Hercule Poirot is called in to investigate a case for an insurance company regarding firstly a dead woman's body found on a moor and then a important diamond sent to the company to be insured turns out to be a fake. Poirot discovers that the diamond was bought for Arlena Marshall by Sir Horace Platt and Arlena is on her honeymoon with her husband and step-daughter on a tropical island hotel. He joins them on the island and finds that everybody else starts to hate Arlena for different reasons - refusing to do a stage show, stopping a book, and for having an open affair with Patrick Redfern, another guest, in full view of his shy wife. So it's only a matter of time before Arlena turns up dead, strangled and Poirot must find out who it is... Written by
Lee Horton <Leeh@tcp.co.uk>
While vacationing in the Greek Isles, famous detective Hercule Poirot spotted a beautiful woman on the beach. Realizing that she was dead, he did not ask her out to dinner.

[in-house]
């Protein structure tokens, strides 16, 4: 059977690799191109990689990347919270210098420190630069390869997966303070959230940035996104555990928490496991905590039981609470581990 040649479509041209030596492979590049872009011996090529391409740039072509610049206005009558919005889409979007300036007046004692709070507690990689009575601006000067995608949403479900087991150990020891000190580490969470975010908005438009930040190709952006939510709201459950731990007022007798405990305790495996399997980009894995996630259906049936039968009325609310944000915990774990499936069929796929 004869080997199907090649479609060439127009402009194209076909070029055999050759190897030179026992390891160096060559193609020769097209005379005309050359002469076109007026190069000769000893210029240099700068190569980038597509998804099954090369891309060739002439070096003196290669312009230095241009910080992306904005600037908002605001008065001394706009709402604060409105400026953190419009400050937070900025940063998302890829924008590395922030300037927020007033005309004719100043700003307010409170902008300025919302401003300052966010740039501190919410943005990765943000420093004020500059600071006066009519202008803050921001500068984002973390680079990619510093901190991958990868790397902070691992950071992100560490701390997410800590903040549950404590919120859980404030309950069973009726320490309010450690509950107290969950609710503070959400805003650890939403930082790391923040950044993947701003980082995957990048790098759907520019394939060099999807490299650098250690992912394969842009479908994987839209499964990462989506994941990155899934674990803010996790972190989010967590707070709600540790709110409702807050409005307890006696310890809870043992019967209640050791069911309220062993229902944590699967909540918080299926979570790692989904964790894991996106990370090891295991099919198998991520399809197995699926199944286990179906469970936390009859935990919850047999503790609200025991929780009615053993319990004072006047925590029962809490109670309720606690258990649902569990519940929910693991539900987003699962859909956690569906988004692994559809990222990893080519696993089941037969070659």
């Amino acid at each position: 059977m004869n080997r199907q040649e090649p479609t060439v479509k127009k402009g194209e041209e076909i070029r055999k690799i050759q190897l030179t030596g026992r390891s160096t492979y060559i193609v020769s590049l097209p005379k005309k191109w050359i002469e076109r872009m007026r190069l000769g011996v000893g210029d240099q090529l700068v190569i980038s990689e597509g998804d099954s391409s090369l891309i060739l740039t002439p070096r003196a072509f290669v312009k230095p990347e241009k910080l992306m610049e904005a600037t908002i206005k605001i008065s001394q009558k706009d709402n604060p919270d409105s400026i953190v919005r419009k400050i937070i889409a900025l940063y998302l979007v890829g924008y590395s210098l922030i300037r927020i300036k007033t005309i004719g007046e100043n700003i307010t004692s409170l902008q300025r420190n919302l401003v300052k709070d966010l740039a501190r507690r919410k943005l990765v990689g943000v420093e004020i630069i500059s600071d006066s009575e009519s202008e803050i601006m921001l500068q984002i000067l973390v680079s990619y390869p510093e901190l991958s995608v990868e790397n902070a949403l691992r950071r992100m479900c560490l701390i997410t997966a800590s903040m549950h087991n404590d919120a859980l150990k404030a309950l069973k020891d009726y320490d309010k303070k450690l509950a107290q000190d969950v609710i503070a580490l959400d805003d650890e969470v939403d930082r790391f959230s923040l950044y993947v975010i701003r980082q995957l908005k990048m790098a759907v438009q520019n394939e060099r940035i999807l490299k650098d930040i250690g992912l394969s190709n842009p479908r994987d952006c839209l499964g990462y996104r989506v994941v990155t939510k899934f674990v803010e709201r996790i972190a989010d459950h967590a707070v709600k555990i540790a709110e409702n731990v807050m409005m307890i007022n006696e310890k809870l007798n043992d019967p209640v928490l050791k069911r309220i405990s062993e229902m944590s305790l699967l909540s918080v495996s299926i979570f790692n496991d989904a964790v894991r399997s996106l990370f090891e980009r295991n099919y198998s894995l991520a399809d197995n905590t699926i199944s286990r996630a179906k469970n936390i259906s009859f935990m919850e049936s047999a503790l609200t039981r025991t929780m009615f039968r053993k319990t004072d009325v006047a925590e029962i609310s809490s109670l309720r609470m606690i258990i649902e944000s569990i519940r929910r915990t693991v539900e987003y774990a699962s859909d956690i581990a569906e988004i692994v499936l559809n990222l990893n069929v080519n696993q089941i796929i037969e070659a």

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Did You Know?
The film relocates the provincial North Devon, England setting on Smuggler's Island off the Devonshire Coast from the Agatha Christie
source 'Evil Under the Sun' novel to an island in the Adriatic Sea "somewhere west of Suez", a setting played by the exotic Spanish island location of Majorca. The film's screenwriter Anthony Shaffer
once said of this: "The location is important. The island should be a star. Just as the Nile steamer [in Death on the Nile
(1978)] and the Orient Express [in Murder on the Orient Express
(1974)] were stars". Majorca also was at the time the home of the film's director Guy Hamilton
. See more
Poirot claims that Daphne could not possibly have seen in the mirror Kenneth Marshall sitting at the desk typing. However, the next shot is of the desk from Daphne's viewpoint and the typewriter is clearly visible. If Kenneth had been typing, his hands on the keys would be in view, and if he were leaning forward, a large part of his body would be as well. See more
Well, what the hell do we do now, Odell?
Just leave it to me. I'll think of something.
Hmmph, my hero. I swear, if you were a man I would divorce you.
The opening credits feature watercolors by British architect and artist, Sir Hugh Casson, who taught Prince Charles to paint. The titles for each actor feature an item of costume, prop or setting relevant to their character and those for the production team are similarly themed. See more
I Get A Kick Out of You
Written by Cole Porter
Heard as a theme See more